Our First and Scariest Inaugural Address, Courtesy of the Puritans
by Tom Geoghegan
Obama should take some cues from John Winthrop’s speech about the “City upon a Hill.”
John Winthrop (Wikimedia Commons)
As Obama and his staff thumbed through the great American political speeches in advance of his second Inaugural address, I wonder if it occurred to them to go back to the first attempt to express the American idea, John Winthrop’s famous speech invoking a “City upon a Hill,” written for his fellow Puritans in 1630 on board the Arbella.
George Washington’s Farewell Address, Abraham Lincoln’s Second Inaugural, and John F. Kennedy’s first all have their admirers. But Winthrop’s remains the ultimate inaugural address: the one that inaugurated everything. And it’s the one we most need to hear again with fresh ears — because it’s also the speech that everyone seems to get completely wrong.
Known colloquially as the “City on a Hill” speech, Winthrop’s “A Model of Christian Charity” unfairly gets the rap for the idea of American exceptionalism when presented in its Fox News form: We’re number one and no one should apologize for America.
How could anyone read Winthrop’s speech and reach that conclusion? The first great American political speech, it is terrifying in its humility. Winthrop gave that speech not to pound his chest but to beat it. If we aren’t humble and meek — at least in Winthrop’s telling — the good ship Arbella could well end up at the bottom of the sea.
The speech makes clear that humility is our only hope: “The only way to avoid this shipwreck, and to provide for our posterity is to follow the counsel of Micah, to do justly, to love mercy and to walk humbly without our God.”
Sound much like the present-day United States, snarled in political gridlock? Here’s the key point we too often overlook in Winthrop’s speech: We ought to think twice about what it means to be a City upon a Hill. If we’re proud and boastful, it’s not a place we want to be. According to Winthrop, God put us up high, not to have the whole world bow down to us — but to give everyone a front row seat to view our example. Should we are no longer be meek and humble, God would rain down fire on our heads before their upturned eyes.
That’s really why we’re the City upon a Hill: to be a giant fireball for all the world to see should we break our covenant with God.
And what is this covenant we dare not breach?
Nothing so tame as interfering with traditional marriage or the right to bear arms. No, while it may come as a surprise to many, the most sacred covenant of the community is this: “[W]e must be willing to abridge ourselves of our superfluities, for the supply of each other’s necessities.”
To translate Winthrop into a tweetable, we should give our excess to the poor, just as Jesus told the rich young man who asked what he must do to be saved. And we must deal with each other “in all meekness, gentleness, patience, and liberality.”
Think about it: If that’s what matters most, then as a City upon a Hill we’re toast. We’re the richest country in the world, but nearly a quarter of our children live in poverty. Not “near poverty,” but no-kidding official government-recognized actual poverty. As for meekness, we’re America has become a by-word for political tantrum throwing all over the world.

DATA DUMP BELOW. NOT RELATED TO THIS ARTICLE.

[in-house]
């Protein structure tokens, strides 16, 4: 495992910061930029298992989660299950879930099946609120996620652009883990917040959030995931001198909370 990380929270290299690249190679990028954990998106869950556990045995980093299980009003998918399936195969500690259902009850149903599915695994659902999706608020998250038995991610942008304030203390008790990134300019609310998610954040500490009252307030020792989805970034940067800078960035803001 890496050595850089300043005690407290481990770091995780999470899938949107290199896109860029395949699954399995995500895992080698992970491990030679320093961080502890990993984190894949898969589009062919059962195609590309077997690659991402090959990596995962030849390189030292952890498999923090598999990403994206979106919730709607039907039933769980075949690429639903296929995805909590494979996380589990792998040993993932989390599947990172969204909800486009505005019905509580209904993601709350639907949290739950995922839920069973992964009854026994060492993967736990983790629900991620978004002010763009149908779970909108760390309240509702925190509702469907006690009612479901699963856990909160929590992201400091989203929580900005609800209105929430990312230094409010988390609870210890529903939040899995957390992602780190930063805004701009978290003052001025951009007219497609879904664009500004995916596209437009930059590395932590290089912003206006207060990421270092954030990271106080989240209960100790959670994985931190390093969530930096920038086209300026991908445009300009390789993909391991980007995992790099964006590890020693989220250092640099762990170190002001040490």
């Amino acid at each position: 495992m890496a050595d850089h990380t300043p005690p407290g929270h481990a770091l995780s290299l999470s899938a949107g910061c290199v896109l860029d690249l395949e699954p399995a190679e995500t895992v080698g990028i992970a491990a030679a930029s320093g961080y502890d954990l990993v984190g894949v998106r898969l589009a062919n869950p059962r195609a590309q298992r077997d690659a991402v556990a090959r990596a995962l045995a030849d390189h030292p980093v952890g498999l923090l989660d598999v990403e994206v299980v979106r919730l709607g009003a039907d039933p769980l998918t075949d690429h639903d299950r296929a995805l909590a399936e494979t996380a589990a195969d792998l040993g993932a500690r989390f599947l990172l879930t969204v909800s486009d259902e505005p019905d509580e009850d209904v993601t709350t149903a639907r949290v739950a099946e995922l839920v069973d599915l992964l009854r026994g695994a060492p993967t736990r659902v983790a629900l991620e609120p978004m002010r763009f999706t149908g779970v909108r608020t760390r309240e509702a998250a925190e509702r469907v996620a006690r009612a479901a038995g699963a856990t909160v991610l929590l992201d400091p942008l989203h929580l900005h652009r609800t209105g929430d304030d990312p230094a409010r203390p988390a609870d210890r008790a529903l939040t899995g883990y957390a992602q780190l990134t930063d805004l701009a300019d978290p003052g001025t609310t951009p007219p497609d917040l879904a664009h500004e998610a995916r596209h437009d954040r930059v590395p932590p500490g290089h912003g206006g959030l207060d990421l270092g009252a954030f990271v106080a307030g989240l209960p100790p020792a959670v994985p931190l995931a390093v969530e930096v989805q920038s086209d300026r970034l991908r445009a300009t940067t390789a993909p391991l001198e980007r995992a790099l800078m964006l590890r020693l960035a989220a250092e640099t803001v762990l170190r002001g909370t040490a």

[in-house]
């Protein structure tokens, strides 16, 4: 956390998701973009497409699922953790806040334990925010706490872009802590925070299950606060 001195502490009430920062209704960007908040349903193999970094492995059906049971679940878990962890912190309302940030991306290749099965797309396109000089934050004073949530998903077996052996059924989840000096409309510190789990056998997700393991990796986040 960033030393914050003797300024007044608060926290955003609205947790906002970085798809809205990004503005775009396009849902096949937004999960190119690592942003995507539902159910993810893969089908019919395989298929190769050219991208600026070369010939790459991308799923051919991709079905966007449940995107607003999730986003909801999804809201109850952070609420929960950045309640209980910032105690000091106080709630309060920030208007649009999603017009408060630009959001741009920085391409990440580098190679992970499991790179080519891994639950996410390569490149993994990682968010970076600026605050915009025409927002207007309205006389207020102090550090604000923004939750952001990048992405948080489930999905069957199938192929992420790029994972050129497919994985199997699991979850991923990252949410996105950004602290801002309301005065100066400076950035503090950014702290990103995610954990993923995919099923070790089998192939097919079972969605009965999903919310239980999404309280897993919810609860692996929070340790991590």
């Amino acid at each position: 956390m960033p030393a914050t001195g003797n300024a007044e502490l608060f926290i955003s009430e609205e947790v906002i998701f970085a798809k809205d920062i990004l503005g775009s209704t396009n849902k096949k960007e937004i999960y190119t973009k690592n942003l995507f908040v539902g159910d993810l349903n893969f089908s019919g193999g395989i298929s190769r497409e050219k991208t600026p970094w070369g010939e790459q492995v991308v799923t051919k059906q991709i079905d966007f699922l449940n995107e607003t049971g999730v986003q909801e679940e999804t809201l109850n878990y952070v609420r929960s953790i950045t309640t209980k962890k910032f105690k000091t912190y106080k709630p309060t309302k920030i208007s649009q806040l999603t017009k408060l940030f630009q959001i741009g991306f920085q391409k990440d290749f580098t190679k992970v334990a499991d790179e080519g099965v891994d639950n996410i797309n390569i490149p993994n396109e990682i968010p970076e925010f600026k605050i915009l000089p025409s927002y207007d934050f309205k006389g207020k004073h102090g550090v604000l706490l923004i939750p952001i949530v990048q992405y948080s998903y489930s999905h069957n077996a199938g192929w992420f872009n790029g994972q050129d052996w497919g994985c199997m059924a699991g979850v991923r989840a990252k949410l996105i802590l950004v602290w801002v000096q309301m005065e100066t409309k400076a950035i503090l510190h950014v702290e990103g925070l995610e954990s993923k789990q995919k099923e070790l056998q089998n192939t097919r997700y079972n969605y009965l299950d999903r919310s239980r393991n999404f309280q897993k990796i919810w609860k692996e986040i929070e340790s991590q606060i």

But most of all we’re just arrogant. What might shock Winthrop the most is how the richest country in the world spends next to nothing on foreign aid, doing next to nothing for the billions in poverty around the world. Even a poor country like China — godless, Communist China — makes more of an effort, in relative terms, to redress misery in Africa.
And for all of this, we’re supposed to be too exceptional to apologize?
As a City upon a Hill, we sit upon a hot seat. Here are those famous lines from Winthrop’s speech, the ones we let the children see: “For we must consider that we shall be as a city on a hill. The eyes of all people are upon us.” But those eyes rest upon us as they might on those lynched at Tyburn. Winthrop continues: “So that if we deal falsely with God in this work we have undertaken, we shall be made a story and a by word throughout the world.”
And of course we surely will die: “… if our hearts turn away so that we will not obey, but be seduced, and worship other gods, our pleasure and profits, and serve them, it is propounded unto us this day, we shall surely perish out of the good land whither we pass over this vast sea to possess.”
That’s why we’re perched up there as a City upon the Hill: to let the world see what happens to those who forsake the Sermon on the Mount.
If we breach the covenant, all those with whom we have been prideful get to throw the switch. They have a right to “cause their prayers to be turned into curses upon us,” Winthrop wrote. They have a right to petition that “we be consumed out of the good land to whither we are going.”
Lincoln’s Second Inaugural was the last to take seriously the notion of the wrath of God. The wrath of God, which came down upon us for the sin of slavery, and which almost did incinerate us as a City on a Hill, no longer seems a concern of ours.
But there is a trace of the fear of it in our modern rhetoric — in Carter’s “malaise” speech, even in Obama’s First Inaugural, with its tone of lament for our failure to be adult.
It just may be that in our time, the wrath of God takes a different form — the indifference of the world. We are no longer the only democracy, nor the last best hope; in years to come, other nations may work better and be more just than our own. The real wrath of God is to leave us just where we are, not quite the shipwreck Winthrop feared, but a people adrift, with neither covenant, nor meekness, nor humility nor generosity to each other.